A middle-aged couple (Woody Allen and Bette Midler) in southern California celebrating their 15th anniversary go to a shopping mall, and they proceed to decompose and recompose their relationship on the basis of various revelations. Although this only runs for about 90 minutes, it’s the emptiest and most long-winded movie Paul Mazursky (working here with his frequent cowriter Roger L. Simon) has ever made, a disappointingly steep descent after his Enemies, a Love Story. The characters never come to life, and restricting almost all of the action to a gigantic mall only makes the narrowness and boredom of the movie more obvious. Mazursky has returned with a vengeance to his special universe where the upper middle class is the only thing that exists, and this time he has absolutely nothing to say about it. (JR)… Read more »

Nine Months

If you can put up with the tinny drone of the theme music (why do so many sensitive east European films have scores that belong on ski lifts?), there’s a lot to recommend this beautifully shot and tactile feminist love story by Hungarian filmmaker Marta Meszaros. The camera takes possession of unexceptional industrial landscapes so that we remember them afterward like places we know firsthand, and the characters — including the strong-willed, independent heroine (well played by Lili Monori) — tend to improve with familiarity as well. With Jan Nowicki (1976). (JR)… Read more »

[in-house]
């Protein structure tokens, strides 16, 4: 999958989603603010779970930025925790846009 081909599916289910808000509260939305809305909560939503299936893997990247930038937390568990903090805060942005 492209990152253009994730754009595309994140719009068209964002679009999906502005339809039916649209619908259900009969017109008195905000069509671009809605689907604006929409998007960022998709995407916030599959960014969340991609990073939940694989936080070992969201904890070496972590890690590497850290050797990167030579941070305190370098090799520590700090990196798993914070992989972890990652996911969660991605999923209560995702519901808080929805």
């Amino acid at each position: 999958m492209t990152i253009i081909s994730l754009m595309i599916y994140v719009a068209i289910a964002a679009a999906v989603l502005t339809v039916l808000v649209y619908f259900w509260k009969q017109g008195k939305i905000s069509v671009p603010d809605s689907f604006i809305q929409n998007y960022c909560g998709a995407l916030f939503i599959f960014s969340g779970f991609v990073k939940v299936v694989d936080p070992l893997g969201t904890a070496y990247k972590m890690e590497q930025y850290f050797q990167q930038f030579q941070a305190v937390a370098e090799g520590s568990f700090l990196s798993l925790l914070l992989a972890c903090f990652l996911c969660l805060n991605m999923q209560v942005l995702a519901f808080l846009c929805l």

Next Of Kin

The 1985 first feature of Canadian writer-director Atom Egoyan (The Sweet Hereafter) is probably his least-known work. But thanks to its dynamic camera style and bizarre premise, it’s in some ways his most immediately engaging. In the course of undergoing family therapy with his parents, a young Canadian WASP (Patrick Tierney) comes across a video of an Armenian family (Berge Fazlian, Sirvart Fazlian, and Egoyan regular Arsinee Khanjian) who put their son up for adoption 20 years before. Flying to the city where this family lives, the hero poses as the missing son and becomes much better integrated into their family than his own. As in most of Egoyan’s subsequent films, video not only has an important function in the plot but is also employed metaphorically. Egoyan’s use of realistic details often proves deceptive; just as we’ve settled into accepting his plot on a literal level, he starts unhinging our expectations with ambiguities and details that don’t fit comfortably within a realistic scenario. (One particular ambiguity that is never resolved is the young man’s relationship with his sister.) The result is a very impressive debut, beautifully acted by all the leads and engaging and provocative in its treatment of the differences (as well as the similarities) between role-playing and pretending.… Read more »